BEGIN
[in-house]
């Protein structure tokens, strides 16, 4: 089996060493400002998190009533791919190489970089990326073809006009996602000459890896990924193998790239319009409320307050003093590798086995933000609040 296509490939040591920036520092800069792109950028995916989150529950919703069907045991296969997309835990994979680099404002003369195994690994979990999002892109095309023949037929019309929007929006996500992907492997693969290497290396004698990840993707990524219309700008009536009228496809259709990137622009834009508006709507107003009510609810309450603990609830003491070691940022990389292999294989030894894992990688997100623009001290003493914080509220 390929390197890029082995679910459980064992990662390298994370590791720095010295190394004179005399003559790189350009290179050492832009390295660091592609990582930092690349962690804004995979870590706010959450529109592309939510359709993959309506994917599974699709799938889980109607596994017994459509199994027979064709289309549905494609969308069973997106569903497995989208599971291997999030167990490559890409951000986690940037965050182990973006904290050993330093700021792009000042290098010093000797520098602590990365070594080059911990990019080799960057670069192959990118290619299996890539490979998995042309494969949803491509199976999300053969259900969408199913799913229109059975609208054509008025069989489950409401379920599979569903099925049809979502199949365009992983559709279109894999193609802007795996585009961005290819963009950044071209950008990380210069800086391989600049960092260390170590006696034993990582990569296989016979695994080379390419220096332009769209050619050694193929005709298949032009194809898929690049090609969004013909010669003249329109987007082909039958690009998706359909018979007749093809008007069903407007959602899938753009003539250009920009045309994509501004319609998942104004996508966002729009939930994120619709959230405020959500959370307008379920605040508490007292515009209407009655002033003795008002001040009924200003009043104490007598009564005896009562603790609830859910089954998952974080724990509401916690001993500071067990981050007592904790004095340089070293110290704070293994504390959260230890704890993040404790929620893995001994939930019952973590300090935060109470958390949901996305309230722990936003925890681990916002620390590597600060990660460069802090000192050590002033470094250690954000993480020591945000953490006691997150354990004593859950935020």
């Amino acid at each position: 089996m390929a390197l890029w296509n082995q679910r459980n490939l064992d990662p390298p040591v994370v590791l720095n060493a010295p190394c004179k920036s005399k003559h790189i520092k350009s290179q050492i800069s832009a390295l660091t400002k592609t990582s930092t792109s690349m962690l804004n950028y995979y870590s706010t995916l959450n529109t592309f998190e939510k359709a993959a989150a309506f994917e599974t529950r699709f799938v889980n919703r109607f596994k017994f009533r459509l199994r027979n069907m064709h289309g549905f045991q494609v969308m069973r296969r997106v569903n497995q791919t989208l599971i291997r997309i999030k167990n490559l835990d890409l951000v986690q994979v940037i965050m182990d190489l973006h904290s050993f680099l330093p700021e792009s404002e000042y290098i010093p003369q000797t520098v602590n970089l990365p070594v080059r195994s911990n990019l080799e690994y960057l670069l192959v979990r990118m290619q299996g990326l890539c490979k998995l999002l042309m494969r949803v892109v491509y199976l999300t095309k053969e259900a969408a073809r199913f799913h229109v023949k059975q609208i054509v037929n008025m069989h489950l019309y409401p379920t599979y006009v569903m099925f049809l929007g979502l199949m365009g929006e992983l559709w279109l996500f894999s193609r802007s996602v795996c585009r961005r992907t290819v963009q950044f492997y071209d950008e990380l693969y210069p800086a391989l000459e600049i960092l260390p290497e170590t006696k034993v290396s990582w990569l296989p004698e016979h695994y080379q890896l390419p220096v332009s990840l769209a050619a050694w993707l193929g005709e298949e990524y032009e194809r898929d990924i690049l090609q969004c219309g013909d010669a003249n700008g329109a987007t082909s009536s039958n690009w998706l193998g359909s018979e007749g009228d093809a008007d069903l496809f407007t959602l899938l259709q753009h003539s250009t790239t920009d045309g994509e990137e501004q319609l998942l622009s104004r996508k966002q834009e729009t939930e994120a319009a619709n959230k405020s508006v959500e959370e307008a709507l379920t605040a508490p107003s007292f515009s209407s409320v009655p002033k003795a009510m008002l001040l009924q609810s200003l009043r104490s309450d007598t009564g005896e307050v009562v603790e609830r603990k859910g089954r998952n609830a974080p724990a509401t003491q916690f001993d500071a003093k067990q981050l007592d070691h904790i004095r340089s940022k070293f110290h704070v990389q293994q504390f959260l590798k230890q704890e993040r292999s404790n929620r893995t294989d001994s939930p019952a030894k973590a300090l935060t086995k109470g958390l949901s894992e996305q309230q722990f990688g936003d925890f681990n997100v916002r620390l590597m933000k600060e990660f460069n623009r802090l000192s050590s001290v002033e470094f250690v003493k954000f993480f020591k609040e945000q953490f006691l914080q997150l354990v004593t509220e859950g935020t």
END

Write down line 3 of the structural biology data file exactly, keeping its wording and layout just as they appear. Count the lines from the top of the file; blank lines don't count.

């Amino acid at each position: 089996m390929a390197l890029w296509n082995q679910r459980n490939l064992d990662p390298p040591v994370v590791l720095n060493a010295p190394c004179k920036s005399k003559h790189i520092k350009s290179q050492i800069s832009a390295l660091t400002k592609t990582s930092t792109s690349m962690l804004n950028y995979y870590s706010t995916l959450n529109t592309f998190e939510k359709a993959a989150a309506f994917e599974t529950r699709f799938v889980n919703r109607f596994k017994f009533r459509l199994r027979n069907m064709h289309g549905f045991q494609v969308m069973r296969r997106v569903n497995q791919t989208l599971i291997r997309i999030k167990n490559l835990d890409l951000v986690q994979v940037i965050m182990d190489l973006h904290s050993f680099l330093p700021e792009s404002e000042y290098i010093p003369q000797t520098v602590n970089l990365p070594v080059r195994s911990n990019l080799e690994y960057l670069l192959v979990r990118m290619q299996g990326l890539c490979k998995l999002l042309m494969r949803v892109v491509y199976l999300t095309k053969e259900a969408a073809r199913f799913h229109v023949k059975q609208i054509v037929n008025m069989h489950l019309y409401p379920t599979y006009v569903m099925f049809l929007g979502l199949m365009g929006e992983l559709w279109l996500f894999s193609r802007s996602v795996c585009r961005r992907t290819v963009q950044f492997y071209d950008e990380l693969y210069p800086a391989l000459e600049i960092l260390p290497e170590t006696k034993v290396s990582w990569l296989p004698e016979h695994y080379q890896l390419p220096v332009s990840l769209a050619a050694w993707l193929g005709e298949e990524y032009e194809r898929d990924i690049l090609q969004c219309g013909d010669a003249n700008g329109a987007t082909s009536s039958n690009w998706l193998g359909s018979e007749g009228d093809a008007d069903l496809f407007t959602l899938l259709q753009h003539s250009t790239t920009d045309g994509e990137e501004q319609l998942l622009s104004r996508k966002q834009e729009t939930e994120a319009a619709n959230k405020s508006v959500e959370e307008a709507l379920t605040a508490p107003s007292f515009s209407s409320v009655p002033k003795a009510m008002l001040l009924q609810s200003l009043r104490s309450d007598t009564g005896e307050v009562v603790e609830r603990k859910g089954r998952n609830a974080p724990a509401t003491q916690f001993d500071a003093k067990q981050l007592d070691h904790i004095r340089s940022k070293f110290h704070v990389q293994q504390f959260l590798k230890q704890e993040r292999s404790n929620r893995t294989d001994s939930p019952a030894k973590a300090l935060t086995k109470g958390l949901s894992e996305q309230q722990f990688g936003d925890f681990n997100v916002r620390l590597m933000k600060e990660f460069n623009r802090l000192s050590s001290v002033e470094f250690v003493k954000f993480f020591k609040e945000q953490f006691l914080q997150l354990v004593t509220e859950g935020t």